I got an email thru my website from a friend/competitor in San Diego, who is in the Navy. He's a Navy SEAL, serving in Iraq right now, and we've known each other for a few years, meeting thru triathlon. I wanted to share this email with everyone, because it really had a profound effect on me when I read it. I shared it with my wife and we talked about it as well. I have edited his name, and the names of some of the others, out of respect and possibly national security.

"Hey Jim, I'm writing from Ramadi, Iraq. Just wanted to say the article on you after your IM Florida finish was amazing and motivating. I just wanted to say congrats on persevering through the tough times. I'm in a bit of a rut out here. Can't train much and I'm not sure when we're gonna be able to leave this hell hole. Morgan and Marcus ____ are here with me. They say hey. Hope your training is coming along for a strong 07 season. And kickass for us shooters. Cheers A______"

This email is just profound to me, because here is a guy who thinks I'm persevering, and he's stuck in Iraq! I feel honored to be a source of motivation for him, and possibly others in Iraq, but the realities of the world I face could never compare with what he sees on a daily basis. At the same time, it also shows how important triathlon really can be for people. Sometimes it may seem silly to care so much about triathlon, but when you consider how much triathlon can represent a person's passion, you realize how important it is. Want to test your love for triathlon, or your love for anything or anyone in general? Put yourself in Iraq, away from it all. If this email doesn't make you want to get out and train, nothing will.

I have 2 close friends who recently returned from their 2nd tour in Iraq, and now have these three friends there. Remind me to never complain about training or weather, or anything else so petty again.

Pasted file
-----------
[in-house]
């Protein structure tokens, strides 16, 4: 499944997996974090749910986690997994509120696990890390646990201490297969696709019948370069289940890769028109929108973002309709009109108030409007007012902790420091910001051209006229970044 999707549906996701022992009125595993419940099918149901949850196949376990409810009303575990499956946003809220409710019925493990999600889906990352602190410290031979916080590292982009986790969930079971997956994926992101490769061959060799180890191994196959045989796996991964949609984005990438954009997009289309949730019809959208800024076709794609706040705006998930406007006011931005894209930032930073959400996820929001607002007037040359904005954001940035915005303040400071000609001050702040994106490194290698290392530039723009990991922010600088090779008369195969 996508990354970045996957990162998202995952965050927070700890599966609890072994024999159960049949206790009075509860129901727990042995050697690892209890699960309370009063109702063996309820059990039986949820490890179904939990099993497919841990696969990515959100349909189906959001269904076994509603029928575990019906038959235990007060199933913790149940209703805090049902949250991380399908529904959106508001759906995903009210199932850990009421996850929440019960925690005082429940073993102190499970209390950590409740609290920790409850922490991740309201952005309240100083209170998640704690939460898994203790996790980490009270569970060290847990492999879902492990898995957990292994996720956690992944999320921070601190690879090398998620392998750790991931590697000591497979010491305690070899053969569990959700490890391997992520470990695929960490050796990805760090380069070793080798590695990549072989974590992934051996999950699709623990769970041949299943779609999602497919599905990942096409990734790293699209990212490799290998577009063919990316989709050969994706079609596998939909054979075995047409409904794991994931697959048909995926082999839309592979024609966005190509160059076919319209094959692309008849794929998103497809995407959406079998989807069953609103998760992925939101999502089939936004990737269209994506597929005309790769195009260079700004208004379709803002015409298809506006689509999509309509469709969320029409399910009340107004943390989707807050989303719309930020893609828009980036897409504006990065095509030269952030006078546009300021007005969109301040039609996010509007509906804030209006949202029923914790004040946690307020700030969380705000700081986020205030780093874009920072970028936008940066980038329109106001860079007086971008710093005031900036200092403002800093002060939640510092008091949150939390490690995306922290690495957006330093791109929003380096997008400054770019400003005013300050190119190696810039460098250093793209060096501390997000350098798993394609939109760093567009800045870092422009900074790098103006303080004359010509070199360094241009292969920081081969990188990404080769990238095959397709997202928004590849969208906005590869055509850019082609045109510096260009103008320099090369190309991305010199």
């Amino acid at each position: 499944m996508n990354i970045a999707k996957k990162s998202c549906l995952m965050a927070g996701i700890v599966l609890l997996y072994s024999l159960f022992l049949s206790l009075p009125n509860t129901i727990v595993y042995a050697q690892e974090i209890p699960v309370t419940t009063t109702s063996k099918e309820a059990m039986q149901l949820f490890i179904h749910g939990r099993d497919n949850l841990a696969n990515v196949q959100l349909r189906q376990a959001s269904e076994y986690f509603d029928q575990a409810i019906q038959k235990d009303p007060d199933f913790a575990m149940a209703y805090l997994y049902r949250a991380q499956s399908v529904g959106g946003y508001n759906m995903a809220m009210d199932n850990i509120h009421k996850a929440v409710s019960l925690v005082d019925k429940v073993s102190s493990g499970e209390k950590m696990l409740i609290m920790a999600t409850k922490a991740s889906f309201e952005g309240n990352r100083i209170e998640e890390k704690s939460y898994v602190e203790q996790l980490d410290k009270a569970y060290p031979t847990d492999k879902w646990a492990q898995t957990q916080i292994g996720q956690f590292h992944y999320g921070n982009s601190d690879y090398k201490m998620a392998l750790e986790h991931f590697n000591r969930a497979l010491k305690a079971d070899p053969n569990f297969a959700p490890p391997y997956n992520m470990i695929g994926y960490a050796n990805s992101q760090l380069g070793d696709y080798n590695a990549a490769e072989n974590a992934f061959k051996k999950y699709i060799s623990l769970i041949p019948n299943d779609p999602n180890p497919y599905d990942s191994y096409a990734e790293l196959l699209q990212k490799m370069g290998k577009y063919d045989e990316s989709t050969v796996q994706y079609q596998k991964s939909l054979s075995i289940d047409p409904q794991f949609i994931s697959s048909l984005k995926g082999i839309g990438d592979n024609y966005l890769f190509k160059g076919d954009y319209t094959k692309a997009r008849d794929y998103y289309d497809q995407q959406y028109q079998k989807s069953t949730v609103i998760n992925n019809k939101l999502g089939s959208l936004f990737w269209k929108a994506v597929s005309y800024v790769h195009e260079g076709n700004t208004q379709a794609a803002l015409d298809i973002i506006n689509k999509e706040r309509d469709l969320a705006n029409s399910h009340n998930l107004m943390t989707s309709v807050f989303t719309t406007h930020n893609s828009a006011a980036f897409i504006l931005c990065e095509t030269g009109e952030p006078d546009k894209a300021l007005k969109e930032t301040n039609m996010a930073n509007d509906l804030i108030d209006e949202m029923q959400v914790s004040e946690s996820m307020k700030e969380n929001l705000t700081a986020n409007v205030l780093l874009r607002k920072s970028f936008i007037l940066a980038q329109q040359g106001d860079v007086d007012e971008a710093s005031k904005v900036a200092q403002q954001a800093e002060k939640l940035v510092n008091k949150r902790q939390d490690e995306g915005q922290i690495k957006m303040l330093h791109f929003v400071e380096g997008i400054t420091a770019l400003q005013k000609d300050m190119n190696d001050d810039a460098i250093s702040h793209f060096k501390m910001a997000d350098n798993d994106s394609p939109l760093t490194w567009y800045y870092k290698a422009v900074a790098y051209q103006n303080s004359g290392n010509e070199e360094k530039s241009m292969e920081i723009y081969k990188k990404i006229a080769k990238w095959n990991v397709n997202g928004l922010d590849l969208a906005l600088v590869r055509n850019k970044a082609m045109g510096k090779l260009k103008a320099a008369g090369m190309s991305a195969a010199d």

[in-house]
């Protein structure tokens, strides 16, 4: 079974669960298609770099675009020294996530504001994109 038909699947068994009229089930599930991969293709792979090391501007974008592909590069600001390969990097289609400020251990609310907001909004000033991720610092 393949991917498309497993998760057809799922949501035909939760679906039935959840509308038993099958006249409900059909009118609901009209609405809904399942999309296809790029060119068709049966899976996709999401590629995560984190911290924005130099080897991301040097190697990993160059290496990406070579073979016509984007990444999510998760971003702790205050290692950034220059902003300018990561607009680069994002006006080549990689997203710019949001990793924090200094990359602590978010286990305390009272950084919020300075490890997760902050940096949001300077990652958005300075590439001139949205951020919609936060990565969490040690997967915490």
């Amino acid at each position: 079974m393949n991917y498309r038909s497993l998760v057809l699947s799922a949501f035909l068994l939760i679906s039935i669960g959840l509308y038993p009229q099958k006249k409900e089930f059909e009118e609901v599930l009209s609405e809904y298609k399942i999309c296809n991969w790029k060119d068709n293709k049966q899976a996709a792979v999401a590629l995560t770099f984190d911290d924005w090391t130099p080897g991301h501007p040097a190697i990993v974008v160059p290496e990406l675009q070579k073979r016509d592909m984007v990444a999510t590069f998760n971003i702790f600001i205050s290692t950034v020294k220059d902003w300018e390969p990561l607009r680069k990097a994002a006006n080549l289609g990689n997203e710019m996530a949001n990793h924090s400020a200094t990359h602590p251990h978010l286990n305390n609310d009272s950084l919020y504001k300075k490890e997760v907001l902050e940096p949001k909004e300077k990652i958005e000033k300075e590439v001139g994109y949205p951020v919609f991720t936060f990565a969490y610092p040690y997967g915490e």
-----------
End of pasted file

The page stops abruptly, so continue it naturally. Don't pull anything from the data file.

Be safe A, and tell Morgan and Marcus I look forward to seeing all of you alive and well when you get home to San Diego! I'll buy you boys beers...

NFA 07

Thursday, January 11, 2007

It's a new phase of life...

Sorry ladies, but I'm now a married man. (Not that any of you probably were ever worried about it, but just in case one was).

On Saturday, I married Orlanda in Ensenada, Mexico, on the ocean shore, with about 100 close friends and family. It was really beautiful, and a wonderful time. I cried like a little girl, struggling to get the words out. Luckily, she and the officiant, Alan, helped me get thru it. She was so beautiful, I'm still in awe.

I felt really blessed with all the friends and family who came all the way here for the event. I had teammates from high school and college come from all over the US, and even from Europe! I was very honored to have them make such a trek for me.

So now a new phase of life begins, married and Ironmans. Though I hadn't been with Orlanda very long, it was clear from the beginning she was the one. She only confirmed that when I took on the challenge of Ironman, and became irritable, tired all the time, and on my bike instead of spending time with her. During that whole time, she never once asked me to sacrifice my training or my goals, to spend more time with her or anything. She was always supportive, knowing it was my passion. For many, this isn't the case. I'm a very lucky man. When I toe the start line from now on, I've already won.

Ok...now where's my bike?